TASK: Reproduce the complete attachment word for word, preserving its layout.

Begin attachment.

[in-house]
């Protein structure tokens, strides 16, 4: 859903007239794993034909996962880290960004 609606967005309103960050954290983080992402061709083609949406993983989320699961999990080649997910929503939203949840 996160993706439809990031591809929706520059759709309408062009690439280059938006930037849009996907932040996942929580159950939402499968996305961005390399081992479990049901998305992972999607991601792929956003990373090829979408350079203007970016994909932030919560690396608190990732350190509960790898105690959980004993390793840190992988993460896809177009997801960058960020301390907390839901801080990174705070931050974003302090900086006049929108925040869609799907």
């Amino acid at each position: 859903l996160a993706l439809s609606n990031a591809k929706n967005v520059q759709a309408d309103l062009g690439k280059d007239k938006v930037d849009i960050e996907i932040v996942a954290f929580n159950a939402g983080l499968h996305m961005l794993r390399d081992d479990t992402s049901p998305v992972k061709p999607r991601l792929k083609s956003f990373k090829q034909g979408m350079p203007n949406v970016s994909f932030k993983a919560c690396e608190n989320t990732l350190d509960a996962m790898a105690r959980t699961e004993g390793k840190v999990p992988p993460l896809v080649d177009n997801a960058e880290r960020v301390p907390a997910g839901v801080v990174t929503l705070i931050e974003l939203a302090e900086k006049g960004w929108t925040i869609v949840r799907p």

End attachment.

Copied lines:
[in-house]
């Protein structure tokens, strides 16, 4: 859903007239794993034909996962880290960004 609606967005309103960050954290983080992402061709083609949406993983989320699961999990080649997910929503939203949840 996160993706439809990031591809929706520059759709309408062009690439280059938006930037849009996907932040996942929580159950939402499968996305961005390399081992479990049901998305992972999607991601792929956003990373090829979408350079203007970016994909932030919560690396608190990732350190509960790898105690959980004993390793840190992988993460896809177009997801960058960020301390907390839901801080990174705070931050974003302090900086006049929108925040869609799907």
């Amino acid at each position: 859903l996160a993706l439809s609606n990031a591809k929706n967005v520059q759709a309408d309103l062009g690439k280059d007239k938006v930037d849009i960050e996907i932040v996942a954290f929580n159950a939402g983080l499968h996305m961005l794993r390399d081992d479990t992402s049901p998305v992972k061709p999607r991601l792929k083609s956003f990373k090829q034909g979408m350079p203007n949406v970016s994909f932030k993983a919560c690396e608190n989320t990732l350190d509960a996962m790898a105690r959980t699961e004993g390793k840190v999990p992988p993460l896809v080649d177009n997801a960058e880290r960020v301390p907390a997910g839901v801080v990174t929503l705070i931050e974003l939203a302090e900086k006049g960004w929108t925040i869609v949840r799907p």